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Telescope Focuser

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Since the hardware version h1.3, my Fast Stacker can control either macro rail (for extreme macro stacking) or motorized telescope focuser. Because most of the hardware is shared between the two applications, I only had to spend an additional 14$ (and a lot of programming time) to have a fully functional motorized telescope focuser, with the following features:

  • No menu hierarchy to browse through; all the functions are instantly accessible via 1 or 2 keys commands. The drawback is a bit of a learning curve, but once you learned the main commands the interface is extremely fast. With some practice you can operate the controller blindly.
  • All focuser motions have a maximum acceleration/deceleration and maximum speed limits enforced. This allows to minimize the telescope vibrations during focusing, and reduces the load on the focuser's gear.
  • Maximum speed 5 mm/s. (Can be made as high as 15 mm/s if desired.)
  • The motor torque is large enough to move my 1kg DSLR vertically up. (I haven't tried larger loads.)
  • You can still use the focuser manually (when the controller is not connected).
  • Positional accuracy is 7.5 um (will depend on your particular telescope model). This is more than sufficient for my Celestron 6" f5 Newtonian, which has the depth of focus 55 um in prime focus.
  • Air temperature near telescope is constantly measured and is used to automatically correct all recorded focus positions for changes in ambient temperature. This allows one to "set and forget" focus for all your eyepieces and cameras - you'll never have to focus again. (Well, at least in theory...)
  • Can memorize up to 24 focus positions (organized in 6 groups - "memory registers", each register storing 4 "memory points"). It only takes two key presses to initiate travel to any of the 24 points. The points (and temperatures at the time the points were set) are stored in non-volatile EEPROM memory. One can add short description for each point (2-3 characters) in the code, for convenience. It will be shown on the display.
  • All motions are fully backlash compensated. (First one has to measure the backlash of your focuser. It is ~0.2mm for mine.) Meaning any Rewind/Fast froward / Make a step / Go to point commands result in accurate final position of the focuser.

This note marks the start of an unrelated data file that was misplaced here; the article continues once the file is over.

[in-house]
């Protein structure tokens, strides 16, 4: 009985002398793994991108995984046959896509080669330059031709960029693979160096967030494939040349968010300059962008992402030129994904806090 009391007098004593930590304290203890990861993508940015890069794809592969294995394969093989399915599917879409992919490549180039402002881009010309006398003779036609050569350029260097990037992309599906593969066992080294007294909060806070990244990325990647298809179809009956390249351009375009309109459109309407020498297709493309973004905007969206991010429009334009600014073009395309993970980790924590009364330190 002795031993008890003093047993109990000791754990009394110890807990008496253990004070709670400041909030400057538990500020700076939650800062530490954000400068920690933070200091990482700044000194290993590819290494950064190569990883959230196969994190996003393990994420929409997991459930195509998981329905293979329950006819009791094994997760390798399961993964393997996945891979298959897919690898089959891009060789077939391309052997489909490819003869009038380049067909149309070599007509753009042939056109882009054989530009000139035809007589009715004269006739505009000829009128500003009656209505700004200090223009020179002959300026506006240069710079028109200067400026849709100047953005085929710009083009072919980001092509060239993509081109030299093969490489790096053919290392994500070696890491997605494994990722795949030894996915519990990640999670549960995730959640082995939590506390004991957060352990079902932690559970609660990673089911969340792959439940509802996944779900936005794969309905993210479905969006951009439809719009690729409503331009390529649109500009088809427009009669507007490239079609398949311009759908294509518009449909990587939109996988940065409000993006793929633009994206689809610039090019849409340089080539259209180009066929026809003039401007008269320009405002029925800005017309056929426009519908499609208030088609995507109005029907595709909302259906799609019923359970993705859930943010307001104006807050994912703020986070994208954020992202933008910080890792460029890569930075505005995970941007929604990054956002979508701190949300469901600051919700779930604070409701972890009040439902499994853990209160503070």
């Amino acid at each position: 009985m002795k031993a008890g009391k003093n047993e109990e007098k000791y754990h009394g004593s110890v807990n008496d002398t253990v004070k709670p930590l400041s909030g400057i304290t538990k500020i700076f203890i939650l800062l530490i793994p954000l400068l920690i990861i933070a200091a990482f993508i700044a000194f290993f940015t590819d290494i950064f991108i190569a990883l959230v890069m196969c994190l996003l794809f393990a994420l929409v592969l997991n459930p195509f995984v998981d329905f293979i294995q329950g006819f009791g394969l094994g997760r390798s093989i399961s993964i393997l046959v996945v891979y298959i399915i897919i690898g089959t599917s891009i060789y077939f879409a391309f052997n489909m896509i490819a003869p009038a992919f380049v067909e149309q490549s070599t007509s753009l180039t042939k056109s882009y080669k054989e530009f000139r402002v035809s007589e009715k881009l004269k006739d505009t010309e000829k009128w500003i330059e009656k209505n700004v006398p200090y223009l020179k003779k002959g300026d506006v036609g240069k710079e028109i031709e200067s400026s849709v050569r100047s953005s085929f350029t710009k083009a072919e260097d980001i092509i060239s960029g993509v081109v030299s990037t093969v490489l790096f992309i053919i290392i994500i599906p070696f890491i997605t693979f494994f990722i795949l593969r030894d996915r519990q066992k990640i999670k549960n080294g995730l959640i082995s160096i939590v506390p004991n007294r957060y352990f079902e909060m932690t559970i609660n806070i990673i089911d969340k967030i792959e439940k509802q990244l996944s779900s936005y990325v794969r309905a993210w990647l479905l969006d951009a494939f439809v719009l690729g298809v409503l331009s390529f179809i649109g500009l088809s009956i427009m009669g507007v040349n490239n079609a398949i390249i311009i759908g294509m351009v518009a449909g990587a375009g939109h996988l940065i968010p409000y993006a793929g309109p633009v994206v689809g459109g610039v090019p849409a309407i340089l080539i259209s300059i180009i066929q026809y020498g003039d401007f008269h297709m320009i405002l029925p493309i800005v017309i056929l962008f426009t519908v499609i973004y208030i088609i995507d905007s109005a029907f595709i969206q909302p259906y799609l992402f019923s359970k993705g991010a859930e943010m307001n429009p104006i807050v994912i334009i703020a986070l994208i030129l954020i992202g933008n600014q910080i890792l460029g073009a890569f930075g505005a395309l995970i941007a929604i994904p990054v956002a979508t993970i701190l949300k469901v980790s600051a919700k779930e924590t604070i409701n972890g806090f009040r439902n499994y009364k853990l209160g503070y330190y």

• Rewind/Fast forward keys with variable acceleration, plus the ability to make individual steps in both directions with a user-defined step size (7.5 um by default), allows for very precise focusing without a need to touch the telescope (meaning no vibrations during focusing).
  • Controller has a backlight with four different levels - no backlight, minimum (good for night time usage), intermediate, and maximum.
  • Controller can be operated either from AC adapter, or 8 rechargeable AA batteries.
  • Once focused, the controller can be detached from the telescope (without turning it off), to minimize the amount of cabling around the telescope. When you need to refocus, simply attach the controller and do the refocusing.

The total cost is:

  • If you start from scratch (so you need to build both the controller and the focuser): 40$ (with shipping included).
  • If you already have an up-to-date (h1.3) version of my Fast Stacker macro rail, you only need to spend additional 14$ (shipping included), for the focuser parts.


In addition to the same stepper motor (8.80$) I am now using in my macro rail, I only had to buy a NEMA 17 motor bracket (2.08$) and a motor - focusing axle coupler (5-8mm in my case; 3$).

I already had the other parts - a small breadboard, RJ-45 (ethernet) socket, a thermistor (just salvaged one from a broken PC's PSU; or one can order 10 pieces for 1$ from ebay), and a resistor of the same impedance as the nominal thermistor impedance (10k in my case). The thermistor's impedance can be anywhere between 10k and 100k. The pair "resistor + thermistor" form a voltage divider, so one of analogue input pins of Arduino can be used to measure the impedance of the thermistor, which in turn is used to compute the telescope temperature.

Why do we care about the telescope temperature? The problem is the tube of the telescope: it expands as the environmental temperature goes up (and contracts when it goes down), moving the sharp focus point closer to (further from) the telescope. For example, the aluminum tube of my Celestron 6" Newtonian (f=750mm) expands by 35 um (the depth of prime focus of my f/5 telescope) for every 2.3C degrees of the increase of the temperature, and by 7.5 um (one microstep of my focuser) for every 0.5C degrees. Meaning that if you don't measure and account for the temperature changes, all focus positions you save will become invalid if you use your telescope with the environment 2.5C degrees colder or warmer.

Here is the schematics of the focuser:


The controller (containing Arduino Uno microcontroller, BigEasyDriver stepper motor driver, Nokia 5110 LCD display, 4x4 keypad, and some resistors and capacitors) is the one I designed for my focus stacking macro rail, Fast Stacker. The controller is connected to the telescope via the same Cat5 (ethernet) cable as the Fast Stacker.